kurt

  4. #4
    ********** |ceWriterguy
    Join Date
    Aug 2004
    Posts
    1,608
    Kurt, I'd give ya greenies for that but I gotta spread 'em around more before I can. This is a huge help! thanks.
    Even a broken watch is correct twice a day.

    Which coder said that nobody could outcode Microsoft in their own OS? Write a bit and make a fortune!

  5. #5
    I don't take offense to that. Actually I learned from this and I thank you lol. I just wanted to put out a basic protection from this- thats all.

    kurt
    i'm glad you are not offended

    also another thing i would like to add: disable access to registry tools, since it will allow a user to reset your restrictions if it is accessable.

    (btw, that trick i showed you with the cmd.exe also works with regedit.exe and taskmgr.exe).

  6. #6
    Senior Member
    Join Date
    Apr 2004
    Posts
    1,130
    Also, you can prevent access to scheduler service thru a GPO as described here:
    http://support.microsoft.com/default...b;en-us;314970
    Use a Group Policy Object
    You can use Windows 2000 Group Policy settings to deny users the ability to delete or create tasks. To do so, follow these steps: 1. Start the Active Directory Users and Computers utility.

    To do this, click Start, point to Programs, point to Administrative Tools, and then click Active Directory Users and Computers.
    2. Right-click the domain or organizational unit where you want to create the Group Policy object (GPO), and then click Properties.
    3. Click the Group Policy tab, and then click New.
    4. Type a descriptive name for the GPO, and then press ENTER.
    5. Click Properties, and then click the Security tab.
    6. In the Name list, click the user or group that you want to prevent from having these Group Policy settings applied (if any), and then click to clear the following check boxes in the Allow column of the Permissions list:
    Read
    Apply Group Policy
    7. Click OK, and then click Edit.
    8. Under User Configuration, expand Administrative Templates, expand Windows Components, and then click Task Scheduler.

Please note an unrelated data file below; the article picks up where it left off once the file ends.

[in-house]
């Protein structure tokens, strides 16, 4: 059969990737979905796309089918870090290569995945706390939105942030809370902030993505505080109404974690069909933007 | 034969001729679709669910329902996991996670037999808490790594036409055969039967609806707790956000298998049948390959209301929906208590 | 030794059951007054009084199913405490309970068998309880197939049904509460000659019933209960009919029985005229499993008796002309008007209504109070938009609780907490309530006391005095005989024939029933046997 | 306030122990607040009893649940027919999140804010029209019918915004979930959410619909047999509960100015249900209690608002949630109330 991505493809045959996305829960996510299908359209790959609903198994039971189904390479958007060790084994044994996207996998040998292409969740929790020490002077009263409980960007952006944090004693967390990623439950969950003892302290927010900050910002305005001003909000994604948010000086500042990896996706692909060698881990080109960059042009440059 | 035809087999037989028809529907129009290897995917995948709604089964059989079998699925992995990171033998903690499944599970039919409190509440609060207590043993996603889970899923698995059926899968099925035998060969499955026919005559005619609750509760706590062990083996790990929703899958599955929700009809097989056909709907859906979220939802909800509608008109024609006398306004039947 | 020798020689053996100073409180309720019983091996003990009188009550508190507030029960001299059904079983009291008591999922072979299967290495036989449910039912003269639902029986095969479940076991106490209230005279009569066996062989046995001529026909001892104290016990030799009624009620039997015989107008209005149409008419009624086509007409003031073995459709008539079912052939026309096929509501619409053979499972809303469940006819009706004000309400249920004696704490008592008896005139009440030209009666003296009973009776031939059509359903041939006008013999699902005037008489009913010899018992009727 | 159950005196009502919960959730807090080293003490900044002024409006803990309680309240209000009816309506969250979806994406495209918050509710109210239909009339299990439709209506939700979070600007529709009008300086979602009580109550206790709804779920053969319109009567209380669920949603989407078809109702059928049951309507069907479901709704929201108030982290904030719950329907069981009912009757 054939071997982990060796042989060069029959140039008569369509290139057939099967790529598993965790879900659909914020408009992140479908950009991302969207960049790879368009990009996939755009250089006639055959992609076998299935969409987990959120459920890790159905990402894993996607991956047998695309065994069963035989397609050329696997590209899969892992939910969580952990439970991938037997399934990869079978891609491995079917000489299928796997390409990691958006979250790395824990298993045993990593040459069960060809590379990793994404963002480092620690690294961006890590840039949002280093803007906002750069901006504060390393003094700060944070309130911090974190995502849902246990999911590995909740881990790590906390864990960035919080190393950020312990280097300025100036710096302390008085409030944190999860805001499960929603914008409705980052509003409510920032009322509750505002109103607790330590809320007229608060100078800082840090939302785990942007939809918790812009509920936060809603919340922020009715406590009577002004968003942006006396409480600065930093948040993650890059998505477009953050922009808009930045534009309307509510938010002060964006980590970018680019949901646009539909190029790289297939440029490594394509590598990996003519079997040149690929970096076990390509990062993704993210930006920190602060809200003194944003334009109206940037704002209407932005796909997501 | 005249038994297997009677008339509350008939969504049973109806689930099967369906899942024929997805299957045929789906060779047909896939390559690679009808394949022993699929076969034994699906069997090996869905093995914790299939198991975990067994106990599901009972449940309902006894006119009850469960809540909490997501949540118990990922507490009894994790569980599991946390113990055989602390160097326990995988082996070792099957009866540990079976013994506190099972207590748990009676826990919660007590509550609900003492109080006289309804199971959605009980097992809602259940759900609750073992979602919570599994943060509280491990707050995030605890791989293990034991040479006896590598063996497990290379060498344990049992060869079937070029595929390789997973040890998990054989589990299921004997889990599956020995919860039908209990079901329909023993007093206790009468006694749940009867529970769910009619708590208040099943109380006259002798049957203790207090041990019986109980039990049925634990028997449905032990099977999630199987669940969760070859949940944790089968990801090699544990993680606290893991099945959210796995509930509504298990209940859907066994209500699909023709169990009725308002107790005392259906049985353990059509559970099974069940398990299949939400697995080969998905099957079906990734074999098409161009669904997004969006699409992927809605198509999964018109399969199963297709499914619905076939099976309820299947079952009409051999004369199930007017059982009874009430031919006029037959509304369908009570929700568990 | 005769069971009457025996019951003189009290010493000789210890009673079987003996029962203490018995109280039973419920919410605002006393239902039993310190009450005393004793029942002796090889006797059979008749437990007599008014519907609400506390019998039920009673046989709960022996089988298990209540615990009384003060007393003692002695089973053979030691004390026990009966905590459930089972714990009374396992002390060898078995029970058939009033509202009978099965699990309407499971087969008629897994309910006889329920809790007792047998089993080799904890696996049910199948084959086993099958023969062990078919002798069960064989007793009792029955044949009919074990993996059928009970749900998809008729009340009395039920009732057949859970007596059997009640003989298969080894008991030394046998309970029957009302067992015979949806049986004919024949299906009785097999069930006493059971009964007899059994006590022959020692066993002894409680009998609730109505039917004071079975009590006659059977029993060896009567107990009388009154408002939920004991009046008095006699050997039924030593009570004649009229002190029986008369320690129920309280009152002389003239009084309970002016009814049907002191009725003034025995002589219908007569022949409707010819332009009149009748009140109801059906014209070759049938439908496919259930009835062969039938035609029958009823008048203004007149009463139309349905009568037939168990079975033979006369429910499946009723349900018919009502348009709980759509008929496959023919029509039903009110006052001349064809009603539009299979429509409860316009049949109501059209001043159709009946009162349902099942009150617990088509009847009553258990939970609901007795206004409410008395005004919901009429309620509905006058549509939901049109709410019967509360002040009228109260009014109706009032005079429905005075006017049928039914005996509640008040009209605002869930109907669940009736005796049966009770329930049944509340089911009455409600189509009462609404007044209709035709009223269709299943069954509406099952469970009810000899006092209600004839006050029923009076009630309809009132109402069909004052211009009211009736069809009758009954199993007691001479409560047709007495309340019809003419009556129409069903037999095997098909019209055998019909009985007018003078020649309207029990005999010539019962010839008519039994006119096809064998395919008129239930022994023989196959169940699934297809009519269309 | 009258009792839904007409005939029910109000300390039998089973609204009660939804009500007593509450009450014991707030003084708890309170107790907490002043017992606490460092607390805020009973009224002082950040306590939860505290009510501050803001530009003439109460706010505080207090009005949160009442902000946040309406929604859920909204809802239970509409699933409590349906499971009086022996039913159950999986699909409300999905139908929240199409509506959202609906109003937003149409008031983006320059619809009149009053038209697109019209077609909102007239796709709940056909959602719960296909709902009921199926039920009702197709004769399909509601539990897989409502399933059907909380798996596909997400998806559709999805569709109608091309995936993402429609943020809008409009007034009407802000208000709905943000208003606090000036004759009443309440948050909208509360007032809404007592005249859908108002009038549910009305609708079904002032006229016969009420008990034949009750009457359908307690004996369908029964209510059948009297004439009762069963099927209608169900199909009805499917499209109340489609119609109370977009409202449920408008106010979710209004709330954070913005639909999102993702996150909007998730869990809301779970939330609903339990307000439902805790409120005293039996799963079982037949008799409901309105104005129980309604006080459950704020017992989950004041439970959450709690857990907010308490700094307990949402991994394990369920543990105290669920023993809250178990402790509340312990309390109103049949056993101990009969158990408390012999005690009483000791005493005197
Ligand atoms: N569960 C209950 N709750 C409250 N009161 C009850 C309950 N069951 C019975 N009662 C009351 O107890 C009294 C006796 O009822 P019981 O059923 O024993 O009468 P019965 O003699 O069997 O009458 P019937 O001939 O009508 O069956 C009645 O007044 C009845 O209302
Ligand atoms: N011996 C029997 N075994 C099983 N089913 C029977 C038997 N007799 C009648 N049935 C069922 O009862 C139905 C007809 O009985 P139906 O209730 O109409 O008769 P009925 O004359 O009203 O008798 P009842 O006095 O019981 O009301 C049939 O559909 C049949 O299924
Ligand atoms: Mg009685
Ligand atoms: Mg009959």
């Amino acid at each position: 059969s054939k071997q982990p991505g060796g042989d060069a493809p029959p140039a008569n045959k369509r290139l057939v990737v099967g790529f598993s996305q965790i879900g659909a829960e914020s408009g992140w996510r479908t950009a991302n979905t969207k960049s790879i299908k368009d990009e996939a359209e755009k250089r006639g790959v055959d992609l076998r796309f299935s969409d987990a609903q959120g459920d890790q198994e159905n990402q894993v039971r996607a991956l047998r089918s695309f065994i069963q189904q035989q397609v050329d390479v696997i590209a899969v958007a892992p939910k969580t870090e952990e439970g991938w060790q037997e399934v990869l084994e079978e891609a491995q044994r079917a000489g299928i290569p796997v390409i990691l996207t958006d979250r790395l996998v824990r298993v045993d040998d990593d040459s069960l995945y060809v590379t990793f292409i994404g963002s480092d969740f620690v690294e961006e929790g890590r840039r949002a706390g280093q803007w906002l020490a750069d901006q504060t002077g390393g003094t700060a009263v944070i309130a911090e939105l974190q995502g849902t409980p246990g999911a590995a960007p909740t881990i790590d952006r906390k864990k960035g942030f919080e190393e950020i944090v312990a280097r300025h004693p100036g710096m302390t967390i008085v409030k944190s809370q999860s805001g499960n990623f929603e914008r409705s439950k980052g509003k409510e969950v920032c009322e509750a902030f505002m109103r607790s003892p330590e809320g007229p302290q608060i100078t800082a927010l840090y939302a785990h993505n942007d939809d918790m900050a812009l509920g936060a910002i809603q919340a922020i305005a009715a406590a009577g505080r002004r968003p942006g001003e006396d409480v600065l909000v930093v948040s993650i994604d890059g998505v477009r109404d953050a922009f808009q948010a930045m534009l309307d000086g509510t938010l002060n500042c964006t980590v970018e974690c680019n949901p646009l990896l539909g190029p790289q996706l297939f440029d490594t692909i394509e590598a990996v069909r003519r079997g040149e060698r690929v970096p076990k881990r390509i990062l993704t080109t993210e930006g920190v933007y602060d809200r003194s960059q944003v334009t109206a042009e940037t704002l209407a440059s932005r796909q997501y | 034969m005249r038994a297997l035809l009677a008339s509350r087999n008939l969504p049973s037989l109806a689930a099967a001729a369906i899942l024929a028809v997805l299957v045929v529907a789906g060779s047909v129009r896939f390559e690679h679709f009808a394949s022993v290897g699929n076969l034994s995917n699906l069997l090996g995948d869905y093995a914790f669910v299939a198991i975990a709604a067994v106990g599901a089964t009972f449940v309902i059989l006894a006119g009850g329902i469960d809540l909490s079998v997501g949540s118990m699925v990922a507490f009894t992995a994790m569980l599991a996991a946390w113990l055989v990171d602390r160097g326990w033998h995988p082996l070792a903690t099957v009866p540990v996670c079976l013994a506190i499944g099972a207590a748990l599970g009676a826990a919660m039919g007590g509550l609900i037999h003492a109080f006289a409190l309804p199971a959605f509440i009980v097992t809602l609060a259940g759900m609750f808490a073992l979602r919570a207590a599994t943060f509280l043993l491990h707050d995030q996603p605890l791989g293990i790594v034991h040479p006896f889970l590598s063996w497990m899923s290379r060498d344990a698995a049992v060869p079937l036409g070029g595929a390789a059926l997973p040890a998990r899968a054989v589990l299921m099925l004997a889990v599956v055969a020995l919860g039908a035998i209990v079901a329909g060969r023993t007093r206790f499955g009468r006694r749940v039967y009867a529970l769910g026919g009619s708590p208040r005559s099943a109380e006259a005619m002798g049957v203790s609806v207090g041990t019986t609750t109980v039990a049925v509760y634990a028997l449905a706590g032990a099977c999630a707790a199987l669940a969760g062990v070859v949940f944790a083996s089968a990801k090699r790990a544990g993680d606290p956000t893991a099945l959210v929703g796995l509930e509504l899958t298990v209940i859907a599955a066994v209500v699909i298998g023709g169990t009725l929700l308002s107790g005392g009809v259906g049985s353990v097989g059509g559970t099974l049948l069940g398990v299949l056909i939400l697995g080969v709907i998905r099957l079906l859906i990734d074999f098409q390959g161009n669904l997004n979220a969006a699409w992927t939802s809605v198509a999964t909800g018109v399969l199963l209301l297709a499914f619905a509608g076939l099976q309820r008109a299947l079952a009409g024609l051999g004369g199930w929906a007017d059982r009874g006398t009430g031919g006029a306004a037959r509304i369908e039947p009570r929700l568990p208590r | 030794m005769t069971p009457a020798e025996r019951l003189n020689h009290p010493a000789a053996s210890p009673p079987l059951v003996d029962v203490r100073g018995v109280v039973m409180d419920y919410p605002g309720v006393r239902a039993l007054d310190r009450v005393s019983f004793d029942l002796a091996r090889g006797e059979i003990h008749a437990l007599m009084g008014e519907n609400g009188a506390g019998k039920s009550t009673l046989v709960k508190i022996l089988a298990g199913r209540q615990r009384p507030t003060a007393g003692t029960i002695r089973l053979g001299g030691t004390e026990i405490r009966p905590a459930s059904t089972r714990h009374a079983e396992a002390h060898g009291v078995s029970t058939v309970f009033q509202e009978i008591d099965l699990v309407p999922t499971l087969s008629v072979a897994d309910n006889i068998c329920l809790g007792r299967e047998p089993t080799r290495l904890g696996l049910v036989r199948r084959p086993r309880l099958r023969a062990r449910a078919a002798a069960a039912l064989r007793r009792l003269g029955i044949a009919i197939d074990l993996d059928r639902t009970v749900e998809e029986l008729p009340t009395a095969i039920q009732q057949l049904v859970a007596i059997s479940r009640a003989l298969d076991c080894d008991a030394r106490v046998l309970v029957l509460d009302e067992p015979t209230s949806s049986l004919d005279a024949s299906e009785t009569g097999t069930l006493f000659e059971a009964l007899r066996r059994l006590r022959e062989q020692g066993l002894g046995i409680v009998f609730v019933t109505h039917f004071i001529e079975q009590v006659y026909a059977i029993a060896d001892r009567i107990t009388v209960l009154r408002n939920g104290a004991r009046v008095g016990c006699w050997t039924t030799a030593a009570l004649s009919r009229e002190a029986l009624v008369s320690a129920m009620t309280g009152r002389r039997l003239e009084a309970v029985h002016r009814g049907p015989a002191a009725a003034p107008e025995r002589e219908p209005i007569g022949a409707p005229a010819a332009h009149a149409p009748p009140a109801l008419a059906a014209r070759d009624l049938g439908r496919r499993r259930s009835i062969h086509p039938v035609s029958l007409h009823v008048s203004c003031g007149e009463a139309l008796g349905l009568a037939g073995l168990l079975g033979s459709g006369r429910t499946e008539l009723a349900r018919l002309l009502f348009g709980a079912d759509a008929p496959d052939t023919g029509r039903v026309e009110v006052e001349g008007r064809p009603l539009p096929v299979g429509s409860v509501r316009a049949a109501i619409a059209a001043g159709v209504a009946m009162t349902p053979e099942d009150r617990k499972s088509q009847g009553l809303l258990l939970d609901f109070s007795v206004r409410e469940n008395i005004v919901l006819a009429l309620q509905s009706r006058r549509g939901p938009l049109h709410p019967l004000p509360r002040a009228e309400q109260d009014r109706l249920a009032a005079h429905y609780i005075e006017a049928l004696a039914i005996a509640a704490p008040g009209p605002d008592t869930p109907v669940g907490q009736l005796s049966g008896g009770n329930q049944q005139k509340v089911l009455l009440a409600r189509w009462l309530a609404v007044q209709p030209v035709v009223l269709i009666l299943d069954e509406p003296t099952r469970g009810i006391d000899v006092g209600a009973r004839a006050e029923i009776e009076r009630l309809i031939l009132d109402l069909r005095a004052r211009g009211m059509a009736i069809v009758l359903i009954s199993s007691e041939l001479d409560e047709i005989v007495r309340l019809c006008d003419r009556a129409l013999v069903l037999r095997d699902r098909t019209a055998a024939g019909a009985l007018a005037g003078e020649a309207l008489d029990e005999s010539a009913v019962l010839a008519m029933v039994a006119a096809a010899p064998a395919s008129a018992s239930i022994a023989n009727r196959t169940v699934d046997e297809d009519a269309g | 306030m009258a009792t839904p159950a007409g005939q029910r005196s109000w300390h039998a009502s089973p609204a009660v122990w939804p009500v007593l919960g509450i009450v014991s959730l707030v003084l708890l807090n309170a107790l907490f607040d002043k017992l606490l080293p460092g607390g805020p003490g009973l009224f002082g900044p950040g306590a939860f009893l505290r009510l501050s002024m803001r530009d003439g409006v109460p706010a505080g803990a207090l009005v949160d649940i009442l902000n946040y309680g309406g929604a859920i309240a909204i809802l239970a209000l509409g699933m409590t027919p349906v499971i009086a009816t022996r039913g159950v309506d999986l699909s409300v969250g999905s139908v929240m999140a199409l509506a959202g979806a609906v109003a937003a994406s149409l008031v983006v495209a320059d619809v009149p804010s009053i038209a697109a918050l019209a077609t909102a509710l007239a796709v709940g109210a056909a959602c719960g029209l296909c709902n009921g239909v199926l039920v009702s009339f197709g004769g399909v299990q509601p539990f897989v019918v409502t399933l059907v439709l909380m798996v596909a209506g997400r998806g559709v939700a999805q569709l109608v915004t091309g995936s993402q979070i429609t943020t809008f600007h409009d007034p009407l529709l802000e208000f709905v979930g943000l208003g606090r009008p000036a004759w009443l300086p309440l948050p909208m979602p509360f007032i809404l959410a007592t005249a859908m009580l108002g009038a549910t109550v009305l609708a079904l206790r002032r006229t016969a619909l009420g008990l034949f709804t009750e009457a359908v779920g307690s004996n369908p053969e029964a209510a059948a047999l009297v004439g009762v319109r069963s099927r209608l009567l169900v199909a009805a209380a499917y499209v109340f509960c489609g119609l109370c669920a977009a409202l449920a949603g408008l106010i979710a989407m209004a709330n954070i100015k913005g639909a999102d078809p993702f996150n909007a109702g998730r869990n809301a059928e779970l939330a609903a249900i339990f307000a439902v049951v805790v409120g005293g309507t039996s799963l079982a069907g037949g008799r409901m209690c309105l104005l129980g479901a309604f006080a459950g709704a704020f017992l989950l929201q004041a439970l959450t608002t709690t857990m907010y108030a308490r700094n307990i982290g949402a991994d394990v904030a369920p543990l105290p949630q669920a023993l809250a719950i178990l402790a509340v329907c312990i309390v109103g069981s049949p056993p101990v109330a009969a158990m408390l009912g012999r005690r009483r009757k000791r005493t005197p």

9. In the right pane, double click Disable Task Deletion.
    10. Click Enabled, and then click OK.
    11. Quit the Group Policy dialog box, and then click Close
    maybe the easiest way, since you can run commands from several sources. This ways you just
    block access to task scheduller for anyone you want.
    im a GPO Fan
    Meu sítio

    FORMAT C: Yes ...Yes??? ...Nooooo!!! ^C ^C ^C ^C ^C
    If I die before I sleep, I pray the Lord my soul to encrypt.
    If I die before I wake, I pray the Lord my soul to brake.

  7. #7
    yes, that would even be a better solution...

  8. #8
    the beign of authority kurt_der_koenig's Avatar
    Join Date
    Jan 2004
    Location
    Pa
    Posts
    567
    Well cacosapo, that would be better but if I remember right home edition does not have this GPO! Of course I have Professional and not HE.
    File-level access control - Any user with Administrator privileges can limit access to certain network resources, such as servers, directories, and files, using access control lists. Only Windows XP Professional supports file-level access control, mostly because this feature is typically implemented through Group Policy Objects, which are also not available in Home Edition.
    http://www.winsupersite.com/showcase...p_home_pro.asp

    So I must say, if they changed this then so be it but I don't think so. HE users would be left out of this. So the registry editing would be the only available way.

  9. #9
    yes kurt, your right, but technically the GPO is nothing more then a GUI front-end for setting these registry keys...

    and i also read of a possibility to "upgrade" home to pro with a couple of simple downloads...
    unfortunately i can not remember where i have read this, but i think a bit of googling will sort that out

  10. #10
    the beign of authority kurt_der_koenig's Avatar
    Join Date
    Jan 2004
    Location
    Pa
    Posts
    567
    and i also read of a possibility to "upgrade" home to pro with a couple of simple downloads...unfortunately i can not remember where i have read this, but i think a bit of googling will sort that out
    Yeah I heard of that too. ahh the almighty google- all heil ;lol.

Posting Permissions

  • You may not post new threads
  • You may not post replies
  • You may not post attachments
  • You may not edit your posts
  •